Brewing At Home - Water Part 2 of 2
By Tyler Workman
Part 2 of 2
In part two of our Brewing At Home series on water, we will cover the following topics:
- What ratio of coffee to water should I use?
- Water temperature
- Limescale & Descaling
If you missed part 1, you can read Brewing At Home - Water Part 1
4. What ratio of coffee to water should I use?
This is perhaps one of the most asked questions we receive regarding coffee. Because coffee is so subjective, the correct answer is always “it’s whatever you like best” however there are protocols, best practices and standards set by the Specialty Coffee Association (SCA), as well as some guidelines which serve as a great starting point.
Keep in mind that the ratio of coffee to water can vary depending on a number of factors including:
- Brew method
- Type of coffee and roast level you are using
- Taste preferences
The ratios we cover below pertain to filter or brewed coffee made in a manual coffee maker or drip coffee machine. Espresso is a different method of brewing altogether which uses high pressure to brew coffee, so espresso requires its own set of ratios which we will cover in a future blog article.
When we discuss coffee to water ratios we use three starting points which you can adjust to taste:
- SCA Golden Cup Standard - The ratio used for the SCA Golden Cup standard* is 55g (grams) of Coffee to 1L (Liter which equals 1,000 milliliters). This translates to approximately a 1:18 ratio (1part coffee to 18 parts water measured in grams or milliliters). *Keep in mind that 1 gram = 1 milliliter
- Ratio Range - In the coffee industry there is a commonly recommended range of ratios from 1:15 to 1:18. *Since brewed coffee is 98-99% water, the larger number in ratios written in this way is always the water and the smaller number is coffee.
- Tablespoons (or scoops) to water - For those who do not have a scale to weigh coffee and water, there is also a guideline of 1-2 Tablespoons of ground coffee for every 6 oz of water. *If using a coffee scoop, for example one that came with a grinder or coffee maker, measure to see how much volume that scoop holds. Most scoops will be between one tablespoon or two tablespoons
- When measuring coffee, we strongly recommend using a scale to get the most consistent coffee possible. Coffees can differ in density, and the grind size of your coffee can affect the volume of coffee (if you are measuring with tablespoons or scoops), but weight is always a consistent measure. We will have an upcoming article about scales.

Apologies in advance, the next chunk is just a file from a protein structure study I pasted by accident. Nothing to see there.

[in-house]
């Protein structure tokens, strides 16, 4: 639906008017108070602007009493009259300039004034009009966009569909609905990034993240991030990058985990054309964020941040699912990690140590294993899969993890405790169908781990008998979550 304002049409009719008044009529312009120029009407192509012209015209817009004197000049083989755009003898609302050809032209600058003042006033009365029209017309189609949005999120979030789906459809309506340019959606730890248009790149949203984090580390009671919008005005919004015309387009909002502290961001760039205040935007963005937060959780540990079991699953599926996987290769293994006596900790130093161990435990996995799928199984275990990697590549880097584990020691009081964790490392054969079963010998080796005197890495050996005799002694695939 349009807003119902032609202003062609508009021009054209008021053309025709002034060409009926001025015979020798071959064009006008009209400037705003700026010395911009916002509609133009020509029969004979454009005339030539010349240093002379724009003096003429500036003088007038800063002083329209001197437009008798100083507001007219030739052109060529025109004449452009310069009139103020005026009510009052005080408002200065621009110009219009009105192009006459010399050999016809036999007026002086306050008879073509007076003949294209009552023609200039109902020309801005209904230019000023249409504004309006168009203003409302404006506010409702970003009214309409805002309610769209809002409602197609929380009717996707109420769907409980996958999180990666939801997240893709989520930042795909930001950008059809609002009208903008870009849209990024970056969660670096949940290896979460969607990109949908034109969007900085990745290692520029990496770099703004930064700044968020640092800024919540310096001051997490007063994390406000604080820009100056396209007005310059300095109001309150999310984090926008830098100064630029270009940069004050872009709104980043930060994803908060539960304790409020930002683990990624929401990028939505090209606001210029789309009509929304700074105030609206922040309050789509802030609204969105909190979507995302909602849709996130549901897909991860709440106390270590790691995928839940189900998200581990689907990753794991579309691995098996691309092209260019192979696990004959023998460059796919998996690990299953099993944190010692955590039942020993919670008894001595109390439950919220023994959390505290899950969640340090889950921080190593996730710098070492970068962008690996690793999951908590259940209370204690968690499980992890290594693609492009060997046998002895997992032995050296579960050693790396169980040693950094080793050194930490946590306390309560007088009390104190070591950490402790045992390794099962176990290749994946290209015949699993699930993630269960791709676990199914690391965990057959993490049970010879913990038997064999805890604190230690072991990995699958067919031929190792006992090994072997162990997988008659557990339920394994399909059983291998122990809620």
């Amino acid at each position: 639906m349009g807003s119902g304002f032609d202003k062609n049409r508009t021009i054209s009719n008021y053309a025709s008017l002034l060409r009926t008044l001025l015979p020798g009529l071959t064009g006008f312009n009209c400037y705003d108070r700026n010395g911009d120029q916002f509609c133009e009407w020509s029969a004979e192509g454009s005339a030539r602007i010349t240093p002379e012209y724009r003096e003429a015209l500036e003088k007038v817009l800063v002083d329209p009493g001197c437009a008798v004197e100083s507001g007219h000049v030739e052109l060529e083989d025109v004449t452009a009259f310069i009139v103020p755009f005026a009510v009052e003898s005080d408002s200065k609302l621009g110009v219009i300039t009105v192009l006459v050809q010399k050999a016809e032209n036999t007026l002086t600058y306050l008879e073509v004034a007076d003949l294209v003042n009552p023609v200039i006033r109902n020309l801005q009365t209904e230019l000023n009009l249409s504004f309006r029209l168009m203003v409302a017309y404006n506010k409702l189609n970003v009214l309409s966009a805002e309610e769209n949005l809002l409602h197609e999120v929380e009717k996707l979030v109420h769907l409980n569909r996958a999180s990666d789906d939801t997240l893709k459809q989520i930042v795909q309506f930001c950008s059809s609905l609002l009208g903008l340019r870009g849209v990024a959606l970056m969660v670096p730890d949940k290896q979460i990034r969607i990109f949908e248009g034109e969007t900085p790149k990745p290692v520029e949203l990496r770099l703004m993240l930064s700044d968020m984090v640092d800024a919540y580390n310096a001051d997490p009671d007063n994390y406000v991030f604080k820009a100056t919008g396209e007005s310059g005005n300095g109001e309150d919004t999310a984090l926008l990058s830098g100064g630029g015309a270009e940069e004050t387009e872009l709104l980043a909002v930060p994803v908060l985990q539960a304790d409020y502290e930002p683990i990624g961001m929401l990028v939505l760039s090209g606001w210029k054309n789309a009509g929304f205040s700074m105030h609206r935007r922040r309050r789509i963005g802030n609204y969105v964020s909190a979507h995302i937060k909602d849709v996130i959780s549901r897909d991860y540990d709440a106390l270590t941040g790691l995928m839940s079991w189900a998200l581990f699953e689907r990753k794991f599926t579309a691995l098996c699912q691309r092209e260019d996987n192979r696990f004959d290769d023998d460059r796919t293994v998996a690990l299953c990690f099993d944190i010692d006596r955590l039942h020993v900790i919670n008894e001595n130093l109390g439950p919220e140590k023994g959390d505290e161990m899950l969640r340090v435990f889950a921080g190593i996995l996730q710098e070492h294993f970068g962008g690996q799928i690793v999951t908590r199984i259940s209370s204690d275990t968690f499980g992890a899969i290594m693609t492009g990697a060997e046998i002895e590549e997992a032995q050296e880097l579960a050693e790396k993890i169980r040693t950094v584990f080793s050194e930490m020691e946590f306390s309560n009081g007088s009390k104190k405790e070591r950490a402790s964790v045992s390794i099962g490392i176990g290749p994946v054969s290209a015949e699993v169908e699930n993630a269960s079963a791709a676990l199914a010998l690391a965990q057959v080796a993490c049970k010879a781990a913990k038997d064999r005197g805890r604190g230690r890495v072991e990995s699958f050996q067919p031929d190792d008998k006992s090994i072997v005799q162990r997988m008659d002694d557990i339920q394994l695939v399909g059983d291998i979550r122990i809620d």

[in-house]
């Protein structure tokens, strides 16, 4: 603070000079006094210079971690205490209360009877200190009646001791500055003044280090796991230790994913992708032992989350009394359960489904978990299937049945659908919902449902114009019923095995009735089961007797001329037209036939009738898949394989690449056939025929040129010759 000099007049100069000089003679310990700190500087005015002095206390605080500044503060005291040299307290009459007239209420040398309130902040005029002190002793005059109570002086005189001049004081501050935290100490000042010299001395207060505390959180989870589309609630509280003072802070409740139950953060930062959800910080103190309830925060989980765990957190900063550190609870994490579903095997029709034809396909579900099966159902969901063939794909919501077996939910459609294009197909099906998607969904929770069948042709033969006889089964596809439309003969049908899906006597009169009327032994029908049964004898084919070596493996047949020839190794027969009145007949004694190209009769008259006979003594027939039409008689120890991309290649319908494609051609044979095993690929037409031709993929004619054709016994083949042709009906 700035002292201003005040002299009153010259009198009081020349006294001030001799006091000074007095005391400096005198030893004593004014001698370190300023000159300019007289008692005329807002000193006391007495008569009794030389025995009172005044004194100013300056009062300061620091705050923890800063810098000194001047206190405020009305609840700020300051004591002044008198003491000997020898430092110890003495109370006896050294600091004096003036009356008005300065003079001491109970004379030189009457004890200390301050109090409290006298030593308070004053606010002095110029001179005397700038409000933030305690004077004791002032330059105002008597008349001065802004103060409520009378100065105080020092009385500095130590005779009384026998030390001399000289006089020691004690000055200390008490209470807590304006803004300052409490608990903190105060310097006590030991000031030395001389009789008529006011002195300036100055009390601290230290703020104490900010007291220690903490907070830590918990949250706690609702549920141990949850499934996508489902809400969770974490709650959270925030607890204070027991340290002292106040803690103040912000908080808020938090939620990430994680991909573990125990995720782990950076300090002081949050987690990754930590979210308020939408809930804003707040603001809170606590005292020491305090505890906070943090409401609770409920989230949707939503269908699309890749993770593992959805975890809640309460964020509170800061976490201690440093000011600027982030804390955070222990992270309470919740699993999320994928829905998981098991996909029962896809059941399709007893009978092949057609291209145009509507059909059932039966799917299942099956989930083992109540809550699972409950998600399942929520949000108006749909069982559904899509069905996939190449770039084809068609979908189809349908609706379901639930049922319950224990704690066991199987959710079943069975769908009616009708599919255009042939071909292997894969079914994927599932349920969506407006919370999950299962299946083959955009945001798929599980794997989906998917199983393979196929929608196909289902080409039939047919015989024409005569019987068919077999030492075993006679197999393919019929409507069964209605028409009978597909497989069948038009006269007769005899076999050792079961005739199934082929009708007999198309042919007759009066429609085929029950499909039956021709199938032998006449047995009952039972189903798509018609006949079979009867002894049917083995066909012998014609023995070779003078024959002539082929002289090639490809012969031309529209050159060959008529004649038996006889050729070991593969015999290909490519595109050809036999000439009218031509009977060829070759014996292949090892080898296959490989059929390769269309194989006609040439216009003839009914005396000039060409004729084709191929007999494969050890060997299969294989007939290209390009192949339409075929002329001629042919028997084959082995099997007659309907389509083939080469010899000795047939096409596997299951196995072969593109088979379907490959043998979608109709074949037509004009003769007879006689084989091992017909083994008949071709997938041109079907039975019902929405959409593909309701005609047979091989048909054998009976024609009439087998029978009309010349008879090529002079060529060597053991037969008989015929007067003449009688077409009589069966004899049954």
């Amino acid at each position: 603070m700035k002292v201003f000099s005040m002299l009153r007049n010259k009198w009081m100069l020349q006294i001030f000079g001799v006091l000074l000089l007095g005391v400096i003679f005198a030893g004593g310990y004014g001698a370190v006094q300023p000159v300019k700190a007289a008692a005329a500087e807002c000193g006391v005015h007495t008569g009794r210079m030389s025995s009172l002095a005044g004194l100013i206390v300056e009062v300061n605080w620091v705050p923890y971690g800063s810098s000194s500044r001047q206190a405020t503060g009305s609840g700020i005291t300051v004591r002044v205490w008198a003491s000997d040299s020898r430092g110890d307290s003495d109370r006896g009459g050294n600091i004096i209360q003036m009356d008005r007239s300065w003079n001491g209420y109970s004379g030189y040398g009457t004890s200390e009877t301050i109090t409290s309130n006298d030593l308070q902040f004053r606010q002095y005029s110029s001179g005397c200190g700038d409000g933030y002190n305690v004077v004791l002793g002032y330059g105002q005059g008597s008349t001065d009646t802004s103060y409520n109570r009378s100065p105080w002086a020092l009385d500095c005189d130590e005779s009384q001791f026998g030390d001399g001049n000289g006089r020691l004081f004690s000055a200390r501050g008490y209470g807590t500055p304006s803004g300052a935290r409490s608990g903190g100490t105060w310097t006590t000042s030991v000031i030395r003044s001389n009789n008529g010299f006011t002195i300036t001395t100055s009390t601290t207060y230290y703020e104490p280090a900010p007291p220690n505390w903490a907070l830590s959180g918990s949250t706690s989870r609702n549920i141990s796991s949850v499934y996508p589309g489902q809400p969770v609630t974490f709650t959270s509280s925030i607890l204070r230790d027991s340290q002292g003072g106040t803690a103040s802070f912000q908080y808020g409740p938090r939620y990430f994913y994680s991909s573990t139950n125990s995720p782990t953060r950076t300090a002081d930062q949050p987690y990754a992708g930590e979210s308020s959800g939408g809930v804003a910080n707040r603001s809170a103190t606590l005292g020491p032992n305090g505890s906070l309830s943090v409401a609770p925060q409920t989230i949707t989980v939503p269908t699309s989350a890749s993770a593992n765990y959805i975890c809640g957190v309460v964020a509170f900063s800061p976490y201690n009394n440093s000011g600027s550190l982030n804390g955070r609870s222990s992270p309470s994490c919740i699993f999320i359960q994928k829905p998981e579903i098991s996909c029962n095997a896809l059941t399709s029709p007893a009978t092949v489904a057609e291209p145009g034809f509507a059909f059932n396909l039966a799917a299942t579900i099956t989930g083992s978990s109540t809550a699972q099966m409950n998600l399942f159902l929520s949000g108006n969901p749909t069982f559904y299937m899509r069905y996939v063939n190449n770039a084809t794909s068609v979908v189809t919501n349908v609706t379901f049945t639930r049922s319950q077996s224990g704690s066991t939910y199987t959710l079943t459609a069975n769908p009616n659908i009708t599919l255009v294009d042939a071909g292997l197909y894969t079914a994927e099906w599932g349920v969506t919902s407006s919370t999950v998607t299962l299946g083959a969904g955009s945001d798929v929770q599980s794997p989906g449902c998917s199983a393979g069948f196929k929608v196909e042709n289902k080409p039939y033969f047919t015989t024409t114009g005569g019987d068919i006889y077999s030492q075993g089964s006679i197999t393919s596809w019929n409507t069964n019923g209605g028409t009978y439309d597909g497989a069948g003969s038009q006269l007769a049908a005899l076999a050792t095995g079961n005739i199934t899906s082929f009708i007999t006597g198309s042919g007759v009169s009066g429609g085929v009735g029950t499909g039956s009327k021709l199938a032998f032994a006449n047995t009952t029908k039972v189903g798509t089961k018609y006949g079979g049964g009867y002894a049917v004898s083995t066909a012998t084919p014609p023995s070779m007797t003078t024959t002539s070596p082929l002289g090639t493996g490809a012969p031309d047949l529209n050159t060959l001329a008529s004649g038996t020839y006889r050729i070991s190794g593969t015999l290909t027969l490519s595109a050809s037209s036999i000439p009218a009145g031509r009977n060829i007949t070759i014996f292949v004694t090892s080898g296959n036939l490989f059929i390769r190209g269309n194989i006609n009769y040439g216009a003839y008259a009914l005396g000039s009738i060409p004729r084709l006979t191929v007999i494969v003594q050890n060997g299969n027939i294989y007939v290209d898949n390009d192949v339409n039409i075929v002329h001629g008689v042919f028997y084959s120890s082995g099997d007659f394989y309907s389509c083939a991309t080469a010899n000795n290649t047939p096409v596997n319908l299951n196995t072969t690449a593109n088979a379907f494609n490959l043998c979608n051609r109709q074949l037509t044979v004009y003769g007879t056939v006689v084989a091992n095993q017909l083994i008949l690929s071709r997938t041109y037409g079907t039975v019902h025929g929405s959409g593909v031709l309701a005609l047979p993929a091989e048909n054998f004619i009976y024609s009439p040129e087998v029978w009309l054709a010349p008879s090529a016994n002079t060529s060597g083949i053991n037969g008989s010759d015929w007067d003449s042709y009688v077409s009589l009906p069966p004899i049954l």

- Check the directions/instructions for your particular coffee maker, as they usually have their own recommended ratios.
How much liquid is in 1 cup of coffee?
As simple as the question is, the answer can be a little confusing. This is because some countries measure a cup of coffee to one standard, and other countries measure to another standard. The two most common measurements for a “cup of coffee” are:
- 4 oz (ounces) or 118 ml (milliliters or 118 grams)
- 6 oz (ounces) or 177 ml (milliliters or 177 grams)
This measurement is also usually the amount of water used before brewing as some water will be trapped in the coffee grinds. This is why there can be a noticeable difference in the amount of liquid used, and yielded, from one coffee maker to another.
5. Water Temperature
What temperature water should I use?
This question is usually reserved for manual coffee brewing methods such as French Press, Pour Over, etc. as you cannot typically change the water temperature on an automatic drip coffee machine. Water temperature can have quite an effect on how well your coffee is extracted (coffee extraction refers to the process of extracting desirable compounds from coffee grinds during the brewing of coffee) which can greatly affect the overall taste of your brewed coffee.
The Specialty Coffee Association (SCA) has set a standard of 200°F ±5° (93.0°C ±3°). As a temperature range, this can be stated as 195 - 205 degrees Fahrenheit at the time of contact with coffee. *Source: https://sca.coffee/research/protocols-best-practices
The SCA also has a certification program for home brewers which are tested to have water temperatures between 195 - 205 degrees Fahrenheit at the time of contact with coffee. See SCA Certified Home Brewers: https://sca.coffee/certified-home-brewer